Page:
As we awake from the second weekend of severe stormy weather, a number of us will be looking at our insurance policies to check that we can claim against insurers for loss and damage arising from the wind and rain that has struck so many.
As ever, the starting point is to look at the wording of the policy. From the lawyer’s point of view, the more interesting claims tend to be ones where changes to ownership of property are in process at the time that the damage occurs.
In cases of damage or destruction to property arising between exchange of contracts to sell and completion of the agreement, the law is reasonably certain. At the time of exchange of contracts, the beneficial interest in the property passes to the buyer and the seller holds what is called the legal estate on trust for the buyer.
Almost inevitably, the position will be that both the buyer and seller will have insurance cover in respect of damage or destruction to the property. Both parties will be looking at their policies to check their rights under their policies. In cases such as these, the usual procedure is that the insurers will agree with each other the basis on which payment of compensation to the insureds is to be made.
Although the property may have been damaged or destroyed, the buyer cannot merely say, ‘What I agreed to buy is now not what it was, and so I will not complete’. The buyer cannot refuse to complete but it can look to its insurers for compensation to enable it to repair or even reinstate the property in the event that the property is destroyed. Unless the policy says so, there is no obligation on the buyer to repair or reinstate the property which has been damaged or destroyed.
As an incentive to insureds not to try to defraud their insurer by burning down their property, the policies will usually require the insured to use the insurance pay-out to repair or reinstate.
Reinstatement means that the policy holder must so far as possible restore the property to the fullest possible extent to what it was immediately prior to the event giving rise to the damage or destruction.
Insurers will wish to minimise what they are obliged to pay out under the policy. They will look at the market value of the property (after the incident) and compare it with the cost of rebuilding or reinstatement. What if the market value is less than the cost of reinstatement?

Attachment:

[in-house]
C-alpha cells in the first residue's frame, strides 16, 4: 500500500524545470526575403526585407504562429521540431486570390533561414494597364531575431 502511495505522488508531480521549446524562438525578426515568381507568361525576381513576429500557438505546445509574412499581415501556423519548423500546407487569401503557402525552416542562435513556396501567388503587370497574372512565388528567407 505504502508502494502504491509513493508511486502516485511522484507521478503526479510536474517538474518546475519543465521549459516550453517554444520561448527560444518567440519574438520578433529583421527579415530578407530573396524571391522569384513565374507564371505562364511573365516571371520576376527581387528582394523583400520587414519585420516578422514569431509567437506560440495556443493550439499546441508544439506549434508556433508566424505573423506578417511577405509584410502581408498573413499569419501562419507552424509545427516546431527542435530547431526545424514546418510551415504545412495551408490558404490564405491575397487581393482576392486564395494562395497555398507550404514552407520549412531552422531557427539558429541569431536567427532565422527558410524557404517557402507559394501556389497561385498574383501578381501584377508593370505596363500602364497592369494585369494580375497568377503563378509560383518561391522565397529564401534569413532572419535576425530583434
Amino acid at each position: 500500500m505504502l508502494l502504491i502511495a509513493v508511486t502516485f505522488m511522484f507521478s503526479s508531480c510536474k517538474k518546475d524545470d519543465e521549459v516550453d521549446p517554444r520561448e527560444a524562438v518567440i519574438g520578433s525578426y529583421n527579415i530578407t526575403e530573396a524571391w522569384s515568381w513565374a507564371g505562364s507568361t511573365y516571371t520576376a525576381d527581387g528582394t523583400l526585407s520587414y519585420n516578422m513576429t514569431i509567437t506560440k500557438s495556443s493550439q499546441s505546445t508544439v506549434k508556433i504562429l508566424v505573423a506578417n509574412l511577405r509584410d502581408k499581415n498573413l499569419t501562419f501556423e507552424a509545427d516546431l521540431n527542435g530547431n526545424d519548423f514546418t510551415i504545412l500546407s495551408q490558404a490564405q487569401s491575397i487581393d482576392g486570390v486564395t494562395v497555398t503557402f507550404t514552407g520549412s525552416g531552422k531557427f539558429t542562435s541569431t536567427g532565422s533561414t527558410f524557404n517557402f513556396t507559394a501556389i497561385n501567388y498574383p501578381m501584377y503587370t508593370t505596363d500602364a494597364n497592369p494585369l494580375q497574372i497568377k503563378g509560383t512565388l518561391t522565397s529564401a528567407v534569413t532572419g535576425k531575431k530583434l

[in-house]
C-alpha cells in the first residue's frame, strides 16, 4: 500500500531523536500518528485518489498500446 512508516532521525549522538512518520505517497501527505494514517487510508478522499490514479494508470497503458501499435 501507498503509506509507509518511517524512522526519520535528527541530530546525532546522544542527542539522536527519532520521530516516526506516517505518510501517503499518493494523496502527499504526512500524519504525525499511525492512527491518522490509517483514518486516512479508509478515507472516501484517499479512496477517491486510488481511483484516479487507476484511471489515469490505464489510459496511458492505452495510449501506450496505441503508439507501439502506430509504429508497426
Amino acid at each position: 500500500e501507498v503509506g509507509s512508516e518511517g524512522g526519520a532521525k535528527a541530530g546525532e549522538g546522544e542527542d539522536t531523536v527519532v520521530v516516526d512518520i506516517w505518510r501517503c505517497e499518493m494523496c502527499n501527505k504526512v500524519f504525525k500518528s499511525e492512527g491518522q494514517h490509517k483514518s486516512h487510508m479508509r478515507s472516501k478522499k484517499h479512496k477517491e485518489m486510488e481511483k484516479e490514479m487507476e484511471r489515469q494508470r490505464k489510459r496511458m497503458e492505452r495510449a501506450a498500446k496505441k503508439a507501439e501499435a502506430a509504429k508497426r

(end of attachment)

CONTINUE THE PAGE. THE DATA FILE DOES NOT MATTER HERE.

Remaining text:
In the recent case of Sartex Quilts and Textiles Limited v Endurance Corporate Capital Limited  EWHC 1103 (COMM), the insurers went for market value, the insured for reinstatement. The Commercial Court ordered that the insurer was to indemnify the insured on the basis of the reinstatement value, not on the basis of the market value of the property. It made this decision because it held that it was not necessary for the insured to prove that it had a genuine and fixed intention to reinstate in order to recover on a reinstatement basis.
Surprisingly, the Fires Prevention (Metropolis) Act 1774 still has force today. Section 83 provides that anyone, apart from the insured, who has an insurable interest in a damaged property can require the insurer to reinstate it. This will include, for example, a tenant or mortgagee of the property, or a purchaser of the property in between exchange of contracts and completion.
Of course, the insured will only be able to recover from the insurer if the cause of the damage or destruction is an insured risk. Buildings insurance policies often include cover for the risk of damage or destruction caused by flooding. A ‘flood’ is a natural phenomenon that has some element of violence, suddenness or largeness about it. Accordingly, a seepage of water under a floor from a natural source would not be a flood: see Young v Sun Alliance and London Insurance Limited  1 WLR 104. Unsurprisingly, the Court decided this case on the basis of the amount of water that came through and the size and character of the premises.
As usual, the insurer’s right of subrogation applies in cases of pay-outs for flooding or other weather-related damage. In such cases, however, it is to be expected that the benefit of the right will be limited. The key point is that the insurer ‘steps into the shoes’ of the insured so that if the insured has no right to pursue a claim against a third party responsible for the damage or destruction, the insurer equally will have no such right.
If a property is vacant at the time of the loss, there is a higher risk that the insurer will seek to refuse cover.
Apart from claiming compensation for damage or destruction of a building itself, an insured may be able to claim costs of damage to or destruction of personal property within the building. A business may have insurance cover for business interruption. The basic rule, as in the other types of claim mentioned above, is that the insured should not profit from the damage or destruction.
As ever, if any doubt, take early legal advice and supply your advisor with complete copies of your policies, all schedules and addenda.
This article is for general information purposes only and does not constitute legal or professional advice. It should not be used as a substitute for legal advice relating to your particular circumstances. Please note that the law may have changed since the date of this article.